Thu, 25 Nov 2021 16:47:15 GMT
Covid is finally starting to recede into the background to join all the other risks we accept as part of living our lives
One of the hardest things about adjusting to life in late-stage Covid has been the making and seeing through of plans. A sniffle – or, more probably, a child’s sniffle – can get you out of anything and, far from looking like an excuse, still be presented as selfless deference to public health. I have been out twice this week, to Broadway and the Metropolitan Opera, and on both occasions have had to fight the urge to cancel at the last minute. Now it’s Thanksgiving and 53 million Americans – only a fraction fewer than pre-pandemic numbers – are expected to be on the move. It’s a celebration, a reunion, and given the atrophied state of our social muscles, also kind of a drag.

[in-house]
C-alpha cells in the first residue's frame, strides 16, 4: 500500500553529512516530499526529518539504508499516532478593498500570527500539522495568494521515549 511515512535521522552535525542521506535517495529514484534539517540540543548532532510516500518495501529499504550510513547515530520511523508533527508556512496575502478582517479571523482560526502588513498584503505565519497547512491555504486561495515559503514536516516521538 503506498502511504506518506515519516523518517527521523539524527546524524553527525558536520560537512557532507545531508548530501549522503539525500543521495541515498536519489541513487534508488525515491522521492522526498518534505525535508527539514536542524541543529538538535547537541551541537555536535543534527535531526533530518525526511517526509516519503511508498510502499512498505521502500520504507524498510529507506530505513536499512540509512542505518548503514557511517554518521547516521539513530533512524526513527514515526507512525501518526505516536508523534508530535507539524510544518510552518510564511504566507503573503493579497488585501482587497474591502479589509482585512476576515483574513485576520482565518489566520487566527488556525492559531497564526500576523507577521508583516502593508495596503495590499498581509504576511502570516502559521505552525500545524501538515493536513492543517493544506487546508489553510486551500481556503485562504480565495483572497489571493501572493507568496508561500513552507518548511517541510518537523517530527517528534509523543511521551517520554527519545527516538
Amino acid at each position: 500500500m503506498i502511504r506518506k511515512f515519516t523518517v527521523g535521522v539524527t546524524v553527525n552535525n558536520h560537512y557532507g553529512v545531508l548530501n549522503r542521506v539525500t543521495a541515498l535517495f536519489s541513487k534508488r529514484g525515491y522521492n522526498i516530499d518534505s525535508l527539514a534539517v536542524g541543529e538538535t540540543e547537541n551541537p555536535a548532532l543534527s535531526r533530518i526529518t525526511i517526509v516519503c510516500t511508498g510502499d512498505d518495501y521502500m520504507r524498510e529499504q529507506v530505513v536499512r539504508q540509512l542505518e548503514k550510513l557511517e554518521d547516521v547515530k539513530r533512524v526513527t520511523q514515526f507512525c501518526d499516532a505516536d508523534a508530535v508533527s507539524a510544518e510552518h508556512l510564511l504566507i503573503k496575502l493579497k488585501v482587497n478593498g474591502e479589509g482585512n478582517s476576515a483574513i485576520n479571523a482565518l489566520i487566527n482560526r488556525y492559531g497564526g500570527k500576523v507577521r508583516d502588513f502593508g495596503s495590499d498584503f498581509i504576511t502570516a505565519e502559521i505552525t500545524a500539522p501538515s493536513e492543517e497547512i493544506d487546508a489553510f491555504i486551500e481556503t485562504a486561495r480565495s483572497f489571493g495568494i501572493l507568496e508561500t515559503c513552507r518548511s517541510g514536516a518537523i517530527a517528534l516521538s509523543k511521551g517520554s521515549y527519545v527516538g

For many of us it is strange, simply, to have plans. On the morning of Thanksgiving, my kids and I are travelling 45 minutes north of our home in New York for lunch with friends and extended family. My dad has flown in from London. Other guests are travelling from the midwest, and returning from college campuses. It is the first time we will have attended a party in someone’s house for almost two years, and in the days running up to it, figuring out the rules – or rather, remembering there are rules to figure out – has been hard. Last year, no one was vaccinated. This year, most of the adults present will have had three vaccinations and even the six-year-olds have had one. We’re over the line. Aren’t we?
Emma Brockes is a Guardian columnist
Source link for full text: https://www.theguardian.com/commentisfree/2021/nov/25/pandemic-excuses-thanksgiving-party-covid
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